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Are digital tenders really the future of architecture?

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Using new technologies built specifically for architects to simplify and streamline previously painstaking admin tasks, like managing and analysing tender submissions, can give you back the time you need to spend on the work you value.

Nearly 40% of the UK’s architects work 10 hours of overtime or more every week, and manual tender management has a lot to do with why. The back and forth involved in builder communication – organising site visits, following up on documents, interpreting pricing schedules and so on – is a convoluted process, and can have a significant impact on a studio’s budget and schedule.

 
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Small inconveniences add up, too. Uploading the same file multiple times for each tendering builder, instead of sending it to all of them at once, slows things down significantly.  So does searching for a specific email, rather than knowing exactly where to find it the moment you need it. Even comparing quotations is considerably more difficult when each builder uses their own personal format.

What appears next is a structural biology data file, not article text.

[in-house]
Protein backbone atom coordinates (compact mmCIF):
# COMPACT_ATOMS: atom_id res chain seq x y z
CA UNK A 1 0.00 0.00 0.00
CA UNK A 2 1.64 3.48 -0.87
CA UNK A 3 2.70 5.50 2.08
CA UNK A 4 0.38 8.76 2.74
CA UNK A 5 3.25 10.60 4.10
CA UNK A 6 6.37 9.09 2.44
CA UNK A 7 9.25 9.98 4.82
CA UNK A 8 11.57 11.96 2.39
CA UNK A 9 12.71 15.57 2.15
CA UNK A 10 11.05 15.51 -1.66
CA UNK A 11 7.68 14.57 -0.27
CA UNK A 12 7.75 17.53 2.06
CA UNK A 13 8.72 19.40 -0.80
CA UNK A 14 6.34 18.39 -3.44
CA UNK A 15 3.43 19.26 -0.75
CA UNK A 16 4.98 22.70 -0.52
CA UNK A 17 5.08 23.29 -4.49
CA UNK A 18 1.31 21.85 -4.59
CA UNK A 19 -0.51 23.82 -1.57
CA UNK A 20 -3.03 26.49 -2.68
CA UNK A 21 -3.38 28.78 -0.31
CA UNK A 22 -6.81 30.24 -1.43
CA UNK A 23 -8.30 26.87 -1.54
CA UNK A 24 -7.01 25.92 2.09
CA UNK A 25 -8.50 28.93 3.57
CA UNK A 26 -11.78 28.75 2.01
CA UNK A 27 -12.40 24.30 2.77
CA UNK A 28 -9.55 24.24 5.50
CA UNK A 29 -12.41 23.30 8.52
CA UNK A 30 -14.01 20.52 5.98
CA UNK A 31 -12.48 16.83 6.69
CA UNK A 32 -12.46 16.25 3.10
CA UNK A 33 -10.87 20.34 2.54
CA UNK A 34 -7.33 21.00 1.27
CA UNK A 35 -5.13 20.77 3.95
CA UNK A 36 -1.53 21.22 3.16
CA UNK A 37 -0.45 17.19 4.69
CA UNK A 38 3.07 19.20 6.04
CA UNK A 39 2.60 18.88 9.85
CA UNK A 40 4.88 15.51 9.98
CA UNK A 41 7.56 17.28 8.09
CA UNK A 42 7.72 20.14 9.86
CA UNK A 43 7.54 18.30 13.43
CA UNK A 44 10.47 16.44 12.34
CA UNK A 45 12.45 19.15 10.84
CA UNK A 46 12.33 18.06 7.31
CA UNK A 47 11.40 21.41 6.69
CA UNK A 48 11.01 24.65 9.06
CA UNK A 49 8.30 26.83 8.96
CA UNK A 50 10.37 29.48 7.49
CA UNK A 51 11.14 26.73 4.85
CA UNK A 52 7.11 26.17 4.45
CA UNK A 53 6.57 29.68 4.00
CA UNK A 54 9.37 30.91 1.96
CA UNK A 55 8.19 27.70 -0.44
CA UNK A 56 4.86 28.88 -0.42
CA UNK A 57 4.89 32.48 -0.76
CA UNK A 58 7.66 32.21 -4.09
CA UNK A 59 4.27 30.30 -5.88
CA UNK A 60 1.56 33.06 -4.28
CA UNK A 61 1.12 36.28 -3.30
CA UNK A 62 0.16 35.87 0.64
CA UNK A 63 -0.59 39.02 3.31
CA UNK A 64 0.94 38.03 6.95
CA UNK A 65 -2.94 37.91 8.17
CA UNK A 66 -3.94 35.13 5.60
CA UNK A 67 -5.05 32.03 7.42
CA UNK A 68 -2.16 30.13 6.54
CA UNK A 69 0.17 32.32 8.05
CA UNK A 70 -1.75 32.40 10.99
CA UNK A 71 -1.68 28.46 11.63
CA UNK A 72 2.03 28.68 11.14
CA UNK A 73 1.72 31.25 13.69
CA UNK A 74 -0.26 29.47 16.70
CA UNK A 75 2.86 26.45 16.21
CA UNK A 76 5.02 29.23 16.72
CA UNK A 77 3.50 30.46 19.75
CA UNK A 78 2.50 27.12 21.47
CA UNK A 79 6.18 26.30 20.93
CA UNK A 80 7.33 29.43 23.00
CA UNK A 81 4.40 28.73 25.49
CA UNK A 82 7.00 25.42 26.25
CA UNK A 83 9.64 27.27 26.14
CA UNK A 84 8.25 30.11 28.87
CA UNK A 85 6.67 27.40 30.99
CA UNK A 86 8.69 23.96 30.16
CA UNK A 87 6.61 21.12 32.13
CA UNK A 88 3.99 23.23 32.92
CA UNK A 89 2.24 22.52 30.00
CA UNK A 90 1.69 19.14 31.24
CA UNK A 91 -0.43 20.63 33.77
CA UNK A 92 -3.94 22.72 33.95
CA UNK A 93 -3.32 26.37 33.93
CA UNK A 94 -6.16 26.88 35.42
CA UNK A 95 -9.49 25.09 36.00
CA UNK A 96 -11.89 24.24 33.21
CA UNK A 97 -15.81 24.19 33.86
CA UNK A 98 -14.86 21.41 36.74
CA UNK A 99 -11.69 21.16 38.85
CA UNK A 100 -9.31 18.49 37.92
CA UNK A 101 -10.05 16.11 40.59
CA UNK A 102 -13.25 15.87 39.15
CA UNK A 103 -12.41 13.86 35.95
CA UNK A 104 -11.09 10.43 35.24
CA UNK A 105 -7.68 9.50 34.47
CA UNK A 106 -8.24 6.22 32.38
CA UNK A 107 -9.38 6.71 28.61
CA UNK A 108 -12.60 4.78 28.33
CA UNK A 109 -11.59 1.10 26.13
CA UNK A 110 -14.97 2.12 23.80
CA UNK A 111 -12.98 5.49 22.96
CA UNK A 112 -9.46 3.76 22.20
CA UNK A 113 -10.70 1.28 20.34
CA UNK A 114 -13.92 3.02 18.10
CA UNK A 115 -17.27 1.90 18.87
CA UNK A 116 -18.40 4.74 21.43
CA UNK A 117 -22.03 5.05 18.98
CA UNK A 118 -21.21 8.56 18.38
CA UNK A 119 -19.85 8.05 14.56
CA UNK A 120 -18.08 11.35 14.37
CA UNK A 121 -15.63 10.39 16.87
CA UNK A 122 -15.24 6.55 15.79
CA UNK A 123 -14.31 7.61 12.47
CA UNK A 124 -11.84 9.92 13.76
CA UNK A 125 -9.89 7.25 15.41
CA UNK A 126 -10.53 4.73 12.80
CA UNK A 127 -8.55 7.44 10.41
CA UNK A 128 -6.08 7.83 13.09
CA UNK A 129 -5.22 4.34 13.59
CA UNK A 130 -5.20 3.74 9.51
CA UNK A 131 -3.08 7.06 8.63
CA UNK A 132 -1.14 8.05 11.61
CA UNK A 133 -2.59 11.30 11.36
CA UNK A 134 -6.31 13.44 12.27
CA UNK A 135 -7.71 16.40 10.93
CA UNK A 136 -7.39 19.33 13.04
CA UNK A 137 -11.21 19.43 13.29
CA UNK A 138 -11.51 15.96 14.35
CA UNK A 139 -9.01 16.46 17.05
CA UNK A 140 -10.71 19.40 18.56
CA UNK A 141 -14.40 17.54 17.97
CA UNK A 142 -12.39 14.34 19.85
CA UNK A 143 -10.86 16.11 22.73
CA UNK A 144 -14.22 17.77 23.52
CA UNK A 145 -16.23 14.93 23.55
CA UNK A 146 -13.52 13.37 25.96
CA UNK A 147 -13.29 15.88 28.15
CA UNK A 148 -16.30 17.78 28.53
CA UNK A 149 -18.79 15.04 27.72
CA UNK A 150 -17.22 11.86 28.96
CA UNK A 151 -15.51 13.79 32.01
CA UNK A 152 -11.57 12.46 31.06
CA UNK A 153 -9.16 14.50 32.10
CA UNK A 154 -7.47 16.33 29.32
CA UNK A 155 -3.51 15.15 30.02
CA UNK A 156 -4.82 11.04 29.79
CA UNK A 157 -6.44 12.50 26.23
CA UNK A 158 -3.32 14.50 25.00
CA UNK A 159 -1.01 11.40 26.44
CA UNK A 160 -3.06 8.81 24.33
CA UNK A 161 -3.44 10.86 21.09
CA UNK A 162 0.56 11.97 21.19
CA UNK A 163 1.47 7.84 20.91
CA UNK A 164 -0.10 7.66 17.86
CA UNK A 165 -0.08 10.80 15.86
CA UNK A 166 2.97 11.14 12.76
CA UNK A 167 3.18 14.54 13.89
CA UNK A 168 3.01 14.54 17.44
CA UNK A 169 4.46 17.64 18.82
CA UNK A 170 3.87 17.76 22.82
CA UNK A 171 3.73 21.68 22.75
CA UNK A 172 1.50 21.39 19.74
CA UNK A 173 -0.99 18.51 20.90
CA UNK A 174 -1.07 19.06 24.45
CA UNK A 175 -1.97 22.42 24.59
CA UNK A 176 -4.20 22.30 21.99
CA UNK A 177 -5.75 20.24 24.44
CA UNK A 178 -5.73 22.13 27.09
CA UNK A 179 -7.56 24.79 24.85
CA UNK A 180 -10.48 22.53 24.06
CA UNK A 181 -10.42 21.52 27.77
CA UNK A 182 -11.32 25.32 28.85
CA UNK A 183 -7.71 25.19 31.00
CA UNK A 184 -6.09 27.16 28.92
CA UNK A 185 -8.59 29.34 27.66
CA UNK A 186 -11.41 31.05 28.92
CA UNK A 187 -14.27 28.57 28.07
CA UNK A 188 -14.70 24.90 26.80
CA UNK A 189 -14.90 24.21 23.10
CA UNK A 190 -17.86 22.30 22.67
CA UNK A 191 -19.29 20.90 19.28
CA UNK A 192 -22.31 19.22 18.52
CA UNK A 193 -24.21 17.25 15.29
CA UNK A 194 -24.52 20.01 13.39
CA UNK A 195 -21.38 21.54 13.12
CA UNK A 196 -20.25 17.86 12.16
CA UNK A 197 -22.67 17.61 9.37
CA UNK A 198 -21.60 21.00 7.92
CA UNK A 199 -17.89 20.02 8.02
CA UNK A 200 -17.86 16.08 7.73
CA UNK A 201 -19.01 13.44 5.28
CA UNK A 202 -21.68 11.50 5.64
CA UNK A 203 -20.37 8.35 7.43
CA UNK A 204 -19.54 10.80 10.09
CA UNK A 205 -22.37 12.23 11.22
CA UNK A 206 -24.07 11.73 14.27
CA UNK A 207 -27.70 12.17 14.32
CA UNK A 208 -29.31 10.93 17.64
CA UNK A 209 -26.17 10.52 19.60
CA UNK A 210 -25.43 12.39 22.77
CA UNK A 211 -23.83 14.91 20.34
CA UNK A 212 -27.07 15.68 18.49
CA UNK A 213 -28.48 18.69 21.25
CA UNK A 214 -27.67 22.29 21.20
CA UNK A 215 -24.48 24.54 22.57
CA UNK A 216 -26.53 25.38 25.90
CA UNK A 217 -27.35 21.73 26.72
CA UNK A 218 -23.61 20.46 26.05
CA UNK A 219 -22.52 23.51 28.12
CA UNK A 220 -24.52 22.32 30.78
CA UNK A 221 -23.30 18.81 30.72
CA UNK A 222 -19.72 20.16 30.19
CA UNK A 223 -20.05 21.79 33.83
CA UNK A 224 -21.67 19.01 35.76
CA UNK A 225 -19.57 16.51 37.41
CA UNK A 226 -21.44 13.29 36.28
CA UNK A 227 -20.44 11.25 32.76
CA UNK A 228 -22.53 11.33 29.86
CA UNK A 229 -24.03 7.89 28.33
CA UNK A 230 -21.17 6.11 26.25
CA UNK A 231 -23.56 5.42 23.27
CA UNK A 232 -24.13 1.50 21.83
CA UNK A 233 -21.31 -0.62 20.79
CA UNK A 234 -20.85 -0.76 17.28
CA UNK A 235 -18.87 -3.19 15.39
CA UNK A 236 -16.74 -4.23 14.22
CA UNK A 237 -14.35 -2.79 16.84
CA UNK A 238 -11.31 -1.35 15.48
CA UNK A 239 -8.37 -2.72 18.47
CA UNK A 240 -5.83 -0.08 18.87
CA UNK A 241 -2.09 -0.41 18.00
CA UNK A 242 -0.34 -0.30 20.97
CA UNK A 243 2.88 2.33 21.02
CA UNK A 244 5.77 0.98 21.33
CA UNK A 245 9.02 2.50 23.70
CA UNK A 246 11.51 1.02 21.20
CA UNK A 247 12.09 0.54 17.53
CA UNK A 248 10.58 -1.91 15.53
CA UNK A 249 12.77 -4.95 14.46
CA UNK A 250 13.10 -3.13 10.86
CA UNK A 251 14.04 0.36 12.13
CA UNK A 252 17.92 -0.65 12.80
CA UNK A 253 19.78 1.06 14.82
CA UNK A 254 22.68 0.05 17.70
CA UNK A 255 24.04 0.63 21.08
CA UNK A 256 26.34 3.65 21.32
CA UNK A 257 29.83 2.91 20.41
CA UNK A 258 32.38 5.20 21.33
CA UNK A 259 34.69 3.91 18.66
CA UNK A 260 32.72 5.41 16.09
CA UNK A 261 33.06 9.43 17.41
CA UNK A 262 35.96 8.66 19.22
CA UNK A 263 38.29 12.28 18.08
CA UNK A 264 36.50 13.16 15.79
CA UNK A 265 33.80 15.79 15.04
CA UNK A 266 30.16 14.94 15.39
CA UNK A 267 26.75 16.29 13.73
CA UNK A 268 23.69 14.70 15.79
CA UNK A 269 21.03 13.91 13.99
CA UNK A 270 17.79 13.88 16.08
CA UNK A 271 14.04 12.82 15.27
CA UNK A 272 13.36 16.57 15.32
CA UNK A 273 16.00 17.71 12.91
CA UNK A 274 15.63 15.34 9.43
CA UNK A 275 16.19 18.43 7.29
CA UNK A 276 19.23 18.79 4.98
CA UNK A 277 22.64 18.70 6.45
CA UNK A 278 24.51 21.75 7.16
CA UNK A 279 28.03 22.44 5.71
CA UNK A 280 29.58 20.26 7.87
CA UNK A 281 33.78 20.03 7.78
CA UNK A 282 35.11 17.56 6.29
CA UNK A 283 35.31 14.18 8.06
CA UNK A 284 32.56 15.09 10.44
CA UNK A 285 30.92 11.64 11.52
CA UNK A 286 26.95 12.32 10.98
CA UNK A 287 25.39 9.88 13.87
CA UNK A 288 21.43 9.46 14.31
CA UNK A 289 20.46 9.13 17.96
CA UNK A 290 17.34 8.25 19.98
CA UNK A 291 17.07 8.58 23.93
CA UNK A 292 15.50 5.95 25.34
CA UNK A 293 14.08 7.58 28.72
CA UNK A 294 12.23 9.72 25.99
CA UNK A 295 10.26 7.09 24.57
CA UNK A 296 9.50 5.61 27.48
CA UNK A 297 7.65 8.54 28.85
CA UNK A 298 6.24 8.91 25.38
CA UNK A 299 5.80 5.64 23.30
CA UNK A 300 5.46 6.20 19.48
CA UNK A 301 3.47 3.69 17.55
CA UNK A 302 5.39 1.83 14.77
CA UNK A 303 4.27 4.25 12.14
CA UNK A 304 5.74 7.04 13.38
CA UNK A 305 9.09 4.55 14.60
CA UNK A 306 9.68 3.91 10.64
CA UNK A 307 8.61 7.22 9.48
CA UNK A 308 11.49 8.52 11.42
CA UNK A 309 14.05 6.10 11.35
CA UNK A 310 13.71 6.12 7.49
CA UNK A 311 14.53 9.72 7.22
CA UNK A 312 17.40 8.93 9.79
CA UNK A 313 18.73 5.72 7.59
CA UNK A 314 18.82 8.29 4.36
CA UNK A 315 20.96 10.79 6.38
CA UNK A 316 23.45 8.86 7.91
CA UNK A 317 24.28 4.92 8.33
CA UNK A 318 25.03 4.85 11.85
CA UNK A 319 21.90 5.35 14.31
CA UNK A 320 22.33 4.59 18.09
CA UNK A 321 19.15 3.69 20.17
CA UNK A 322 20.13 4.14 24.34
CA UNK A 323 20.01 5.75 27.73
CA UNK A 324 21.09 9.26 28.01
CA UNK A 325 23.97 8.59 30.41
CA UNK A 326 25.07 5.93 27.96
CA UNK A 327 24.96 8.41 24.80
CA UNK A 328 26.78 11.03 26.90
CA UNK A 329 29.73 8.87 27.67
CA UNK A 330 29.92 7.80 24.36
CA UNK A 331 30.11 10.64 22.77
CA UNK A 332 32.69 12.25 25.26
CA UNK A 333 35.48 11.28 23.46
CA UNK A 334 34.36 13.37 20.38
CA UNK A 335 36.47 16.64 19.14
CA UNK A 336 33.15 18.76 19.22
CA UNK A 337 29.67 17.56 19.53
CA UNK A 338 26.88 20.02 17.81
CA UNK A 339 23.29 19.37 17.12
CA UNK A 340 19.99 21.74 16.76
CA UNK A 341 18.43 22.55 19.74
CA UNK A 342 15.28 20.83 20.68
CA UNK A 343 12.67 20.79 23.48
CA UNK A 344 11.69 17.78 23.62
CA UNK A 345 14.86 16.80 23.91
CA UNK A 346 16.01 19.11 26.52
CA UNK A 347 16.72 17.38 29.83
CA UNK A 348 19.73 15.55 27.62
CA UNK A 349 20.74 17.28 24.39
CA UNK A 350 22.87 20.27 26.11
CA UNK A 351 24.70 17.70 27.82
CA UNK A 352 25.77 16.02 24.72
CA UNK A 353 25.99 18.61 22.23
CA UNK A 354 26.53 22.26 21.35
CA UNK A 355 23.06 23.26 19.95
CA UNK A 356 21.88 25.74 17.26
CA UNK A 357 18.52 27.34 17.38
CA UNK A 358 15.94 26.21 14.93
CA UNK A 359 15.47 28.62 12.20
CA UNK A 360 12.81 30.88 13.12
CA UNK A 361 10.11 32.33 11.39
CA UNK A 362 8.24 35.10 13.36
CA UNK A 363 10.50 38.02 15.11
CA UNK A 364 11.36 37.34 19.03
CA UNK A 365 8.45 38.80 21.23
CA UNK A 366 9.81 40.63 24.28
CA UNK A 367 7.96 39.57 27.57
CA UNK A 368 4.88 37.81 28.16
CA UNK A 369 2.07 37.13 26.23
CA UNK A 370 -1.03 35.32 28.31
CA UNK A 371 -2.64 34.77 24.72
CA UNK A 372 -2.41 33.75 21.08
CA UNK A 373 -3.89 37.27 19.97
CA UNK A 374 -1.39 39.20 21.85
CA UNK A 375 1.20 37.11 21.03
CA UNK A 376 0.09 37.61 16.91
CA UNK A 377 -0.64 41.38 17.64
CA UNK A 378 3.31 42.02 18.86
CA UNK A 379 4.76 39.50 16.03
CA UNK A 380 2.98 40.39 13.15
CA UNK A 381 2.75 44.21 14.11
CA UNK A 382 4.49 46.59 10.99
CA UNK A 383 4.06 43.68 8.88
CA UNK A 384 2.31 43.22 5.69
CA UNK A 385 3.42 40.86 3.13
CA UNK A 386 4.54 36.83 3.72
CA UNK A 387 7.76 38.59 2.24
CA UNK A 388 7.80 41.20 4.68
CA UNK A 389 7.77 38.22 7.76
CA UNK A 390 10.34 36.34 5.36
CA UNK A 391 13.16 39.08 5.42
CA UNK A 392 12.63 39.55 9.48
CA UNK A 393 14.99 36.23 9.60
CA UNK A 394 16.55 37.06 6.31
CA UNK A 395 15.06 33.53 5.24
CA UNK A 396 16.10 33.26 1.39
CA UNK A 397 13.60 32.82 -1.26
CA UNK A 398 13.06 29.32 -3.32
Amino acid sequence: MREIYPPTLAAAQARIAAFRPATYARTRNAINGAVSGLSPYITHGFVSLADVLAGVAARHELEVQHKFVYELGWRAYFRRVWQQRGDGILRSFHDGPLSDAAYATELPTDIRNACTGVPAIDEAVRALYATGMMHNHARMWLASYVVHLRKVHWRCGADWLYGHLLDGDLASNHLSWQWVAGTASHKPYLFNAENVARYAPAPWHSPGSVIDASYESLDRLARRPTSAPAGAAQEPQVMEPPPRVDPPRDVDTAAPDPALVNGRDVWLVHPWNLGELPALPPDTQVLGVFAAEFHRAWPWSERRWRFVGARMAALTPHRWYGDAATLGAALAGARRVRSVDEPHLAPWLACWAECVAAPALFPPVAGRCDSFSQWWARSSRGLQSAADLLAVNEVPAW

Workflow automation technology for architects has the potential to reset the balance, which is why forward-thinking studios increasingly see digital tools as something which enhance their craft. Tools like digital tendering platforms.

From reminding builders about upcoming deadlines to automatically updating all stakeholder documents, digital tendering platforms manage important and time-intensive tasks on the architect’s behalf. They’re also able to generate tender reports which can help architects compare one builder against another. In fact, thanks to a growing pool of industry data, each tender can be compared against thousands of others for a more in-depth market overview.

 
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While architects can check on a project’s status whenever they like, their role in the tendering process itself is minimal. Their role is limited to sharing information about their project in the first place, responding to automatic message notifications and sending tendering builders their own standardised pricing schedule. So while the platform sends the reminder, the architect who makes it easy to analyse quotes side by side.

That time-intensive tasks are “just part of the job” is no longer a good enough justification for accepting them. In fact, now that new industry-specific automation technology has emerged, there’s not much justification at all. And just as when Dr. Patrick J. Hanratty laid the foundations for CAD with PRONTO back in 1957, the studios who are quick to adopt these digital tools will find themselves outpacing their competitors and reaping the rewards.